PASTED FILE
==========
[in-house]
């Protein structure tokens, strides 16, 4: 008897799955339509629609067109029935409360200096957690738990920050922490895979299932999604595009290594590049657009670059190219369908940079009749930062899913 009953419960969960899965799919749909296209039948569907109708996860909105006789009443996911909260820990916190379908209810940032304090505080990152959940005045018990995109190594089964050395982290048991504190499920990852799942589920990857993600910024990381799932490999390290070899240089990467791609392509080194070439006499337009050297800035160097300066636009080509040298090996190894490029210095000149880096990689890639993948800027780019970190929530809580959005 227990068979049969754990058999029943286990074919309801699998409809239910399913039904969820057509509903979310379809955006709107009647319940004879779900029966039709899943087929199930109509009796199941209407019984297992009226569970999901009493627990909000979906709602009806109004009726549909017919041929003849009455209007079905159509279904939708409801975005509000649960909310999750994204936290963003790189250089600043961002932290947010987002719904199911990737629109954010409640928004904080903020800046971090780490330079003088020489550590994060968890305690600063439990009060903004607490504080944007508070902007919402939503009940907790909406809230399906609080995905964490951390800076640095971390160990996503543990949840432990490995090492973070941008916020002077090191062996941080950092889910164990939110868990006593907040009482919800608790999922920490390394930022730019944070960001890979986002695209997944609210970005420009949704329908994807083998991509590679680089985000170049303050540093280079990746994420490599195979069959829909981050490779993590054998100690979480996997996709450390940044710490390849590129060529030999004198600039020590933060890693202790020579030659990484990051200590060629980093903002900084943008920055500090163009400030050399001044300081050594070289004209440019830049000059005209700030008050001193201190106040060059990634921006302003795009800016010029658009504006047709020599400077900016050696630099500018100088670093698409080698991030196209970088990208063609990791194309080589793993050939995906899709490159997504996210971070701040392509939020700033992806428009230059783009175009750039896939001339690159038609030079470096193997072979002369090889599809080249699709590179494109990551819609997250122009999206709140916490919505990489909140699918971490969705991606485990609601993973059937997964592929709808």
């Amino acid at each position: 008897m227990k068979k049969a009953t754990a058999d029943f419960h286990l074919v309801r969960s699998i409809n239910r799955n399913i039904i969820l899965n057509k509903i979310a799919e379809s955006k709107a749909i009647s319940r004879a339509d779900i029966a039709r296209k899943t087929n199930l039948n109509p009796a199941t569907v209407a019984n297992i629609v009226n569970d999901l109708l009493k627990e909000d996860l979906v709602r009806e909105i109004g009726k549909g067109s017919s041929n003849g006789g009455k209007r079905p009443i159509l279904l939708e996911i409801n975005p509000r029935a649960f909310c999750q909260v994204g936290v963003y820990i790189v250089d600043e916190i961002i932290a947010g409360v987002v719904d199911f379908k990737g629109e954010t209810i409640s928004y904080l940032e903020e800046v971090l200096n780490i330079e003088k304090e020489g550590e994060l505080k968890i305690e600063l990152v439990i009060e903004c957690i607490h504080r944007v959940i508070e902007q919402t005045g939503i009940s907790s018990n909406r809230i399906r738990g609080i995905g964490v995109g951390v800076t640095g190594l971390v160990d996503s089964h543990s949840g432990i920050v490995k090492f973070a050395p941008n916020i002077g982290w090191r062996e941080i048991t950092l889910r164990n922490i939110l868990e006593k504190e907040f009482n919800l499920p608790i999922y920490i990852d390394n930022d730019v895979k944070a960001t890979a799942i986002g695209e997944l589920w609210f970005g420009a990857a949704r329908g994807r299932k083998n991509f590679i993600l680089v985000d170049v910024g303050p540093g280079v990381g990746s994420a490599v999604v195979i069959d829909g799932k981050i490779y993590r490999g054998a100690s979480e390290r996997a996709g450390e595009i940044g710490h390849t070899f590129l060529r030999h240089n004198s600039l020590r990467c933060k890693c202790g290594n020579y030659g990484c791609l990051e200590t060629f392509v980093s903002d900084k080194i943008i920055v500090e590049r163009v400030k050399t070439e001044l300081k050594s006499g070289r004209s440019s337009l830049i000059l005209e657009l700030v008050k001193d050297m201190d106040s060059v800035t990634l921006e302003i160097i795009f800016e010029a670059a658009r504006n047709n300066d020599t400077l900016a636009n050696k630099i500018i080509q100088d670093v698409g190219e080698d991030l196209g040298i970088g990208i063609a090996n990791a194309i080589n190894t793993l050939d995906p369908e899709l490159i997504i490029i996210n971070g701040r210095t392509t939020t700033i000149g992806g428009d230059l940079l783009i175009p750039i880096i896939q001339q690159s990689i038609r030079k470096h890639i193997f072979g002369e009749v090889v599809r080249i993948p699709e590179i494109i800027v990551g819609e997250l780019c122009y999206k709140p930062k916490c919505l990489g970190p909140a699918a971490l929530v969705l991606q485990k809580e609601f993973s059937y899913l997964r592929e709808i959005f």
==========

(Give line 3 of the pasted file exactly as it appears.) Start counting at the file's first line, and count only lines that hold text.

């Amino acid at each position: 008897m227990k068979k049969a009953t754990a058999d029943f419960h286990l074919v309801r969960s699998i409809n239910r799955n399913i039904i969820l899965n057509k509903i979310a799919e379809s955006k709107a749909i009647s319940r004879a339509d779900i029966a039709r296209k899943t087929n199930l039948n109509p009796a199941t569907v209407a019984n297992i629609v009226n569970d999901l109708l009493k627990e909000d996860l979906v709602r009806e909105i109004g009726k549909g067109s017919s041929n003849g006789g009455k209007r079905p009443i159509l279904l939708e996911i409801n975005p509000r029935a649960f909310c999750q909260v994204g936290v963003y820990i790189v250089d600043e916190i961002i932290a947010g409360v987002v719904d199911f379908k990737g629109e954010t209810i409640s928004y904080l940032e903020e800046v971090l200096n780490i330079e003088k304090e020489g550590e994060l505080k968890i305690e600063l990152v439990i009060e903004c957690i607490h504080r944007v959940i508070e902007q919402t005045g939503i009940s907790s018990n909406r809230i399906r738990g609080i995905g964490v995109g951390v800076t640095g190594l971390v160990d996503s089964h543990s949840g432990i920050v490995k090492f973070a050395p941008n916020i002077g982290w090191r062996e941080i048991t950092l889910r164990n922490i939110l868990e006593k504190e907040f009482n919800l499920p608790i999922y920490i990852d390394n930022d730019v895979k944070a960001t890979a799942i986002g695209e997944l589920w609210f970005g420009a990857a949704r329908g994807r299932k083998n991509f590679i993600l680089v985000d170049v910024g303050p540093g280079v990381g990746s994420a490599v999604v195979i069959d829909g799932k981050i490779y993590r490999g054998a100690s979480e390290r996997a996709g450390e595009i940044g710490h390849t070899f590129l060529r030999h240089n004198s600039l020590r990467c933060k890693c202790g290594n020579y030659g990484c791609l990051e200590t060629f392509v980093s903002d900084k080194i943008i920055v500090e590049r163009v400030k050399t070439e001044l300081k050594s006499g070289r004209s440019s337009l830049i000059l005209e657009l700030v008050k001193d050297m201190d106040s060059v800035t990634l921006e302003i160097i795009f800016e010029a670059a658009r504006n047709n300066d020599t400077l900016a636009n050696k630099i500018i080509q100088d670093v698409g190219e080698d991030l196209g040298i970088g990208i063609a090996n990791a194309i080589n190894t793993l050939d995906p369908e899709l490159i997504i490029i996210n971070g701040r210095t392509t939020t700033i000149g992806g428009d230059l940079l783009i175009p750039i880096i896939q001339q690159s990689i038609r030079k470096h890639i193997f072979g002369e009749v090889v599809r080249i993948p699709e590179i494109i800027v990551g819609e997250l780019c122009y999206k709140p930062k916490c919505l990489g970190p909140a699918a971490l929530v969705l991606q485990k809580e609601f993973s059937y899913l997964r592929e709808i959005f």